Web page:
“We’ve had an office in Malaysia for the last three years, and that’s predominantly been our software development centre,” said So. “We have a small call centre in Sydney, and we wanted the opportunity to create a bit of a blended environment, to be able to accept different kinds of calls, emails, talk to our remote users.

“So one of the big decisions when we spoke to ASE about the opportunity to update our system to unified comms was to allow all of our users to be on the same system,” said So. “And to have the ability to chat and Skype, videoconference, screenshare and talk to all our users. All through the one channel.”

“We’re not a large organisation, and we just wanted the ability for everyone to have a bit of flexibility in their lives and work life, but still be able to communicate with anyone in the organisation,” adds So.

The opportunity to go UC came when the company was moving offices. “We centralised all our server environments into a data centre and we don’t have any physical servers on location here in our Chatswood office any more,” said So. “The chat, teleconferencing, videoconferencing, desktop screen sharing, are all on virtual servers.”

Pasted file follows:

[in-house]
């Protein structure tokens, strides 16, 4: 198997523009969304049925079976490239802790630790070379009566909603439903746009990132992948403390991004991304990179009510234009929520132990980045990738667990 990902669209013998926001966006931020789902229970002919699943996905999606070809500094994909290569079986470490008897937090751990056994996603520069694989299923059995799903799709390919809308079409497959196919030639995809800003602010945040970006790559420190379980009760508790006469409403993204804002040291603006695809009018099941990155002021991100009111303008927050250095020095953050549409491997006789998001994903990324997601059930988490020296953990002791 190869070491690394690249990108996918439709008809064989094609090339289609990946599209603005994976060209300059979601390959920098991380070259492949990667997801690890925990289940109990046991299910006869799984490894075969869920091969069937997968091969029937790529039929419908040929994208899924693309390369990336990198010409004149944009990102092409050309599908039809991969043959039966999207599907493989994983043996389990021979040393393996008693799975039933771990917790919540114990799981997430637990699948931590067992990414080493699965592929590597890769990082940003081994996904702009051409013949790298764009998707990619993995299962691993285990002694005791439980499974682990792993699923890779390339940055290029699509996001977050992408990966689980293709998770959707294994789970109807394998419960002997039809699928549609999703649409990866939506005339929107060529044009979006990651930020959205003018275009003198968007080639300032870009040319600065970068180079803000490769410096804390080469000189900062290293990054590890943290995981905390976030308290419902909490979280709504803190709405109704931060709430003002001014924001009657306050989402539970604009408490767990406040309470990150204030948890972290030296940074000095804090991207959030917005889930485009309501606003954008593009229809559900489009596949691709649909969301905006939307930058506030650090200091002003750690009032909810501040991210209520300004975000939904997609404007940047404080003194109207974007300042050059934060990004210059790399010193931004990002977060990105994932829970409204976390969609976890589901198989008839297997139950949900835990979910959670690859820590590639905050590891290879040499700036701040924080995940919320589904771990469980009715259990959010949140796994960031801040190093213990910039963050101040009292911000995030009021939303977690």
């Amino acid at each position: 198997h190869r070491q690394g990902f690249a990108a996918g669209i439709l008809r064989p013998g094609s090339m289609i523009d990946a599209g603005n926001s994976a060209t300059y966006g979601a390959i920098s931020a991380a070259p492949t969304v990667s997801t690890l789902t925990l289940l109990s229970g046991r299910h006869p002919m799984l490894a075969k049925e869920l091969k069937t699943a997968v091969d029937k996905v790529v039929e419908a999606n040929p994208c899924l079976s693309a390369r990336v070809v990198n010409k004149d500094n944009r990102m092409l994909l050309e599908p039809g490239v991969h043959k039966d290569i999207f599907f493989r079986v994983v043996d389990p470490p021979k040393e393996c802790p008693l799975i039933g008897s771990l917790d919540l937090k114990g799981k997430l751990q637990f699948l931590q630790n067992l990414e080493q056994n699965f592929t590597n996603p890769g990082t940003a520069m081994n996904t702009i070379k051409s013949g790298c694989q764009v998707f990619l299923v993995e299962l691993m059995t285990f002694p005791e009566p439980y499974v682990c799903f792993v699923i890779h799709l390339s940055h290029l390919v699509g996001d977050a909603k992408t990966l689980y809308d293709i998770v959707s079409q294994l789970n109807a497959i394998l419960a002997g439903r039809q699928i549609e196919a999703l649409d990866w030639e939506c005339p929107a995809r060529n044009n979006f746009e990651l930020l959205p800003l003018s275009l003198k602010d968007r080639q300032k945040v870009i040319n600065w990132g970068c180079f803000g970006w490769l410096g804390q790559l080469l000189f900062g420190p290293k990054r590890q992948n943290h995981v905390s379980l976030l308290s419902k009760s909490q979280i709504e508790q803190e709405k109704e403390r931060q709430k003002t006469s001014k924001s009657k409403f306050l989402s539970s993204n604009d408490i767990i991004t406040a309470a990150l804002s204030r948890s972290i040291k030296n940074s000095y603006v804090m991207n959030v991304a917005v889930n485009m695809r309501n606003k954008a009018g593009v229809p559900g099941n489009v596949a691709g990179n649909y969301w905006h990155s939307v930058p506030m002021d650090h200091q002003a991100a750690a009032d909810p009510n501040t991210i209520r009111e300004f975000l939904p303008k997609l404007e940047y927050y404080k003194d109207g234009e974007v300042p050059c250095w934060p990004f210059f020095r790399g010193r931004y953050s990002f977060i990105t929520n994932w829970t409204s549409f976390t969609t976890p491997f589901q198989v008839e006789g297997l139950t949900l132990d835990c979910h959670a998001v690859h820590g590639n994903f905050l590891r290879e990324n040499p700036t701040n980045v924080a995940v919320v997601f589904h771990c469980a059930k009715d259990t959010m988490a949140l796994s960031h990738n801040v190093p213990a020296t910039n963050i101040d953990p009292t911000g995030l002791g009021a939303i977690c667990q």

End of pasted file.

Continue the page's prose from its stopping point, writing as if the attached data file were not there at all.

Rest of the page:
What are some of the benefits he has seen with the UC system in place?

“There is the ability to create new call flows through the system for our inbound phone calls, and to distribute them to the right users,” said So. “It doesn’t matter where they are - you can distribute those calls into our Malaysian office, or someone who is working from home can still receive phone calls as if they were all sitting in our office.

“We’re doing more business in Malaysia and other Asian countries now, and we’ve been able to reduce the telco costs by not having to make overseas calls,” said So. “Vice versa, a lot of our support happens out of the Malaysian office - when they need to contact one of our customers, they’ll just dial an Australian number and it is an Australian phone call.”

The right solution

Peoplebank is Australia’s largest IT recruitment company, headquartered in Sydney and with offices around Australia and Asia. With around $500 million annual turnover, it has approximately 2500 to 3000 contractors out on-site, and hundreds of thousands of candidates on its database.